restraint had poisoned our politics. In the 1980s, I cringed as
Mikhail Gorbachev and Andrei
as the world's most effective partisans for peace at the same
time that two U.S. presidents, imbued with military machismo,
were saddling future generations with trillions of dollars of
debt by amassing an unprecedented array of superexpensive
weapons of mass destruction. (p. xi)
Unlike George Bush and Dick
Cheney, who enthusiastically promoted wars though manifestly
unwilling to personally fight them when it was their turn, Stewart
was an indefatigable advocate of peace and non-violence who had put
his life on the line in defense of his country. As a member of
bombing crews in World War II, he flew fifty missions, including the
fabled “tree-top” B-24 raid on the Ploiesti oil refinery in Romania,
which resulted in the loss of 53 out of 177 aircraft.
Stewart Udall was both a
conservative and a liberal. In their original senses, uncontaminated
by contemporary media rhetoric, these concepts are complementary
rather than contradictory. Janus-like, Stewart looked both backward
and forward, cherishing the proven traditions and ideals of the
past, and valuing innovative policies for the future. This
conservative-liberal dualism is eloquently summarized in the closing
pages of "The Myths of August:"
. . . Through our media and
educational institutions, we must be constantly reminded of just
who we are as a people, and what we stand for — that when we are
called upon to sacrifice for "national defense," what we are
defending are moral and philosophical traditions that proclaim
the dignity of human beings and the inviolability of their
In short, during the sad history of the atomic age and the Cold
War, our political institutions have not failed us; our leaders
have betrayed those institutions, and thus the American people.
The remedy lies, not in a replacement of those political
institutions or a reconstruction of our laws, but rather in a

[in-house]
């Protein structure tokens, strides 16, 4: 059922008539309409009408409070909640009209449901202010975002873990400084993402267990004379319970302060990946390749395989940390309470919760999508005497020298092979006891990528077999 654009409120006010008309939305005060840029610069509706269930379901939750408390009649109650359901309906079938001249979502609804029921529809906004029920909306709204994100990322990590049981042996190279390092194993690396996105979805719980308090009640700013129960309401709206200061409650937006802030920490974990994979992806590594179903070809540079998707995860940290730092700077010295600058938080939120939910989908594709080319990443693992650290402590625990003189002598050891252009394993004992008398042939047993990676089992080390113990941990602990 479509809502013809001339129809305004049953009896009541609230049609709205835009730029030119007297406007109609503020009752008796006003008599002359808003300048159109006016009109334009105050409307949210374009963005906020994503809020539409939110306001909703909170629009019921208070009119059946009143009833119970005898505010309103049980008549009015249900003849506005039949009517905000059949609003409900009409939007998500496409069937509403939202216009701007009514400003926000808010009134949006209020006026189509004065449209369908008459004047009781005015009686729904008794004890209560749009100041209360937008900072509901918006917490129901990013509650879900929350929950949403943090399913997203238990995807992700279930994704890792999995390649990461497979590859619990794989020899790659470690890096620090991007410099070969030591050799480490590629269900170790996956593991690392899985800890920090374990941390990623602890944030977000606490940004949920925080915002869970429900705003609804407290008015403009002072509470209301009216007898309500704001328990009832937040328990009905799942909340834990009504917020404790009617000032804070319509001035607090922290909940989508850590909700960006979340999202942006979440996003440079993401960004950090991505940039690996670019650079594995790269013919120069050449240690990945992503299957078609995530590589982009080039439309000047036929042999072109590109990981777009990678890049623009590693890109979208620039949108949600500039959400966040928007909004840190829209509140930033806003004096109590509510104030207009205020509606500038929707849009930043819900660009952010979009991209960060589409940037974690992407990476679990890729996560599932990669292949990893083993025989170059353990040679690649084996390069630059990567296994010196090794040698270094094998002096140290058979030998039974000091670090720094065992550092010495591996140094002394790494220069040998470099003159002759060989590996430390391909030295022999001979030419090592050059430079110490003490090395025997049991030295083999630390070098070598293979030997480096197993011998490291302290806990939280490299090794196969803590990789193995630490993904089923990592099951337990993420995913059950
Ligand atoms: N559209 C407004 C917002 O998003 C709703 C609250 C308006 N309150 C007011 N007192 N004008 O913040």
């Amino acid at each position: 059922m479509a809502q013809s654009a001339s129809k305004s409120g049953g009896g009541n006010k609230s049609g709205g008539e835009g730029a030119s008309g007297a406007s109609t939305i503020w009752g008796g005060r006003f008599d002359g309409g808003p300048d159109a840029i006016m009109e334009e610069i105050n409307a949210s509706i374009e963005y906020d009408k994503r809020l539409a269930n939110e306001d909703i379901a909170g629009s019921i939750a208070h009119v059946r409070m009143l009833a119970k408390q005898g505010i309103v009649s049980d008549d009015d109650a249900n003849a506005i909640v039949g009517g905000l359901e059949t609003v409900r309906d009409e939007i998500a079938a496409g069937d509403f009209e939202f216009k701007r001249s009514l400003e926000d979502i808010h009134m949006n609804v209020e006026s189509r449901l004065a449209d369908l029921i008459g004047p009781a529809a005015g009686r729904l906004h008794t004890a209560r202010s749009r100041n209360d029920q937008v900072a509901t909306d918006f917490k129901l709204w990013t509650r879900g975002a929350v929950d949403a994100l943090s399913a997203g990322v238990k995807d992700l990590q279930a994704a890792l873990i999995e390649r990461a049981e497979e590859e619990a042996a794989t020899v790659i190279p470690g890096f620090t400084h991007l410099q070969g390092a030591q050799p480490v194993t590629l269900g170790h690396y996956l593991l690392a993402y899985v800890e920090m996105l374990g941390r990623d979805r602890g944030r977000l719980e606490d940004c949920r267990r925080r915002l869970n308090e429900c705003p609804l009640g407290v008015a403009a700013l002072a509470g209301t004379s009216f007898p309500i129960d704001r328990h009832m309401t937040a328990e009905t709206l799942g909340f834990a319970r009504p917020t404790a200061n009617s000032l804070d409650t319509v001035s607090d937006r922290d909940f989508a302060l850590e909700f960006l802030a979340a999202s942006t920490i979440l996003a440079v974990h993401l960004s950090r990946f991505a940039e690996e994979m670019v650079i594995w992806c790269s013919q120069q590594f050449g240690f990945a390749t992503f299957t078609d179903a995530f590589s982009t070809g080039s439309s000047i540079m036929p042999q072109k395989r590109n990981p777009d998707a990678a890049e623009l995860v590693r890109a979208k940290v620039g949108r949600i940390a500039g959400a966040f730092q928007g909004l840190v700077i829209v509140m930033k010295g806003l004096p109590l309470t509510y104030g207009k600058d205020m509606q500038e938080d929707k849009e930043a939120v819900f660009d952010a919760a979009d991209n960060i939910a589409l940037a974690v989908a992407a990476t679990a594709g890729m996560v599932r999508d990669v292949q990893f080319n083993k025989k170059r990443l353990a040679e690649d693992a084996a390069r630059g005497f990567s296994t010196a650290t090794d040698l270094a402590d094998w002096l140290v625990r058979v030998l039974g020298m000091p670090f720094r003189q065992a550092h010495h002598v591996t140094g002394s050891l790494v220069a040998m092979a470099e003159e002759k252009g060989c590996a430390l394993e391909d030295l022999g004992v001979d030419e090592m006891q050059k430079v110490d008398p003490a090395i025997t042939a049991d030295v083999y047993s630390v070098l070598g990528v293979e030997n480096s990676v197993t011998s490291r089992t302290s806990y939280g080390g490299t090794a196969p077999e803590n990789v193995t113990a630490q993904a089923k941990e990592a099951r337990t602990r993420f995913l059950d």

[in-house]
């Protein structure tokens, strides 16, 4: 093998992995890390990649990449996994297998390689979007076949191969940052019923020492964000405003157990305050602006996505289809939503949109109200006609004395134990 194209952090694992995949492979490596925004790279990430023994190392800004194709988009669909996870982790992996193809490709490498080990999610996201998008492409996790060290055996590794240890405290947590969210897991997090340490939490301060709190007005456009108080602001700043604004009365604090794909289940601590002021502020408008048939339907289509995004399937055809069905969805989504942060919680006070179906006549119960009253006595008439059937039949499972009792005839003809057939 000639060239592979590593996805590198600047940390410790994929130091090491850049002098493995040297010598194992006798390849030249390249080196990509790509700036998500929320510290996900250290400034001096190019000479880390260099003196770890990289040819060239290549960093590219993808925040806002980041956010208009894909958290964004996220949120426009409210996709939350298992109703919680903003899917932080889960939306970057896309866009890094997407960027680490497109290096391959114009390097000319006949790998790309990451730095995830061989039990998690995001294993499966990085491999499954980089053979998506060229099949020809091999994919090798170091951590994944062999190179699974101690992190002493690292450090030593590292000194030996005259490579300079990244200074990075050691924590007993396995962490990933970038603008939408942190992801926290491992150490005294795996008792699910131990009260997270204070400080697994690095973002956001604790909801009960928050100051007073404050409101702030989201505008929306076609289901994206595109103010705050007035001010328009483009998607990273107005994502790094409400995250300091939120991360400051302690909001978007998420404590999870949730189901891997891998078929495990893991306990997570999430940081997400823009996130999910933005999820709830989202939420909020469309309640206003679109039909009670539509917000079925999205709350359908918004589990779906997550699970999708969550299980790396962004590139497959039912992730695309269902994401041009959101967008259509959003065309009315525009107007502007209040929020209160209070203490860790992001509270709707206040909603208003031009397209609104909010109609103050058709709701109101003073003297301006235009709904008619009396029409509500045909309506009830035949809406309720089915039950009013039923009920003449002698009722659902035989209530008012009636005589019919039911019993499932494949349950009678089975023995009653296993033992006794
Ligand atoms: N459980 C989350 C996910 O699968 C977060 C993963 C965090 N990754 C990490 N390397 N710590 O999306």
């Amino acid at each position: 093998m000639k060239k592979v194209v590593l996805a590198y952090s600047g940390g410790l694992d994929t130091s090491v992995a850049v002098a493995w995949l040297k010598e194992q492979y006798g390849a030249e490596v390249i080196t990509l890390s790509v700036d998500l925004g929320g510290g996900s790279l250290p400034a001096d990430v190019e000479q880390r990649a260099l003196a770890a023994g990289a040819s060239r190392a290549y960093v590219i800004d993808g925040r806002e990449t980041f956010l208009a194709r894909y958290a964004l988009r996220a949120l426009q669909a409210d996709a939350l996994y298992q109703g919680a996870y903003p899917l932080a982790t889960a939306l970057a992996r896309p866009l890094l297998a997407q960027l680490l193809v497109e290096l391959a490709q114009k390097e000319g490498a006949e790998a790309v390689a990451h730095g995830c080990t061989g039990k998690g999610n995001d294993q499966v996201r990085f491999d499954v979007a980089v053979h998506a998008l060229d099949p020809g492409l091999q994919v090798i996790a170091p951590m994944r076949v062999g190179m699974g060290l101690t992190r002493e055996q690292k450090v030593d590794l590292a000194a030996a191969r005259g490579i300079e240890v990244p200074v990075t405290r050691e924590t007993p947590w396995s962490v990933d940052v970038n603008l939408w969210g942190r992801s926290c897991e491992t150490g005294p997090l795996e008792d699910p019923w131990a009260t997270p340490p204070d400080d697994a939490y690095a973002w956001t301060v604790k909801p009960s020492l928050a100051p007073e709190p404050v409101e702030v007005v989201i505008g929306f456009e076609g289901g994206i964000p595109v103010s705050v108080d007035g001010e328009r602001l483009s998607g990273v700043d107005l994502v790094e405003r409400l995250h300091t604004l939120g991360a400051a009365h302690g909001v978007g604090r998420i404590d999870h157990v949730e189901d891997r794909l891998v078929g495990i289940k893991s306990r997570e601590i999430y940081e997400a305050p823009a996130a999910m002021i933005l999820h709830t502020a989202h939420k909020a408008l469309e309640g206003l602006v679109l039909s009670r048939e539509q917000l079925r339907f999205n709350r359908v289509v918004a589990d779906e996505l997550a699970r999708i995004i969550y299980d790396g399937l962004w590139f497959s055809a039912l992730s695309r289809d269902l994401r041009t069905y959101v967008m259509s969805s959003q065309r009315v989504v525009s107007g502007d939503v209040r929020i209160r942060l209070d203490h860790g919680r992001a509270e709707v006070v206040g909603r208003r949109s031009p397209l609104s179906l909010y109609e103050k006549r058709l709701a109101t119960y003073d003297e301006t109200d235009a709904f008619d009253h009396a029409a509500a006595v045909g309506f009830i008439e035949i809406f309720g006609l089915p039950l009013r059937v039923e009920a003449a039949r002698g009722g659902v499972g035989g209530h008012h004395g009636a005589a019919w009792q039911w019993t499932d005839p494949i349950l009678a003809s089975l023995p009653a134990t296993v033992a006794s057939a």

re-affirmation of those institutions and a determination to
enforce and extend the rule of law.'
And so, paramount among the tenets of this report to future
generations, is this: We give to you, in our Constitution, the
Bill of Rights, and other founding documents of our republic,
and in the institutions and law which embody them, the supreme
expression of political wisdom and morality of our civilization.
And in the failures of our own generation, we offer you a lesson
and extend a warning: this priceless political legacy is forever
vulnerable to subversion by special interests, by inflated fear,
by self-serving rhetoric, and by public ignorance and
indifference. Jefferson's maxim is timelessly true: 'Eternal
vigilance is the price of liberty.' (p. 358)
There is so much wisdom and
insight in this book that it is tempting to go on and on with
extended quotations from it. Instead, I can only urge that you
purchase and read this valuable work by an author who participated
in and favorably affected much of the history about which he wrote.
If wiser heads eventually prevail over the current political,
economic and military insanity, The
Myths of August will
be recognized as prophetic.
In the spring of 1993, as the book was nearing completion, I visited
Stewart and his incomparable wife Lee, at their canyon home in Sante
Fe. Stewart led me on a walking tour of "old Santa Fe," where he
introduced me to his oldest son, Tom, who was then the Attorney
General and is now the Senator from the state of New Mexico. Stewart
was a font of historical knowledge, as he pointed out old colonial
buildings and sites and told of the founding of this city by the
Spanish conquistadores. Established in 1609, Santa Fe is the oldest
European city west of the Mississippi River.
As I walked through old Santa Fe with the Udalls, I recalled a
moment several years earlier when, as a radio talk-show host in Salt
Lake City, I received a call from in irate citizen: “Why don’t these
Hispanics go back to where they came from?,” he said. That call was
immediately followed by another: “Go back where we came from?! I am
one of those ‘Hispanics,’ and I grew up on a ranch in New Mexico
that was given to my family three hundred and fifty years ago by the
King of Spain!” I don’t recall if I told Stewart about that
incident. I hope that I did.
A couple of years later, at my suggestion, Stewart was invited to
give the commencement address at Northland College in northern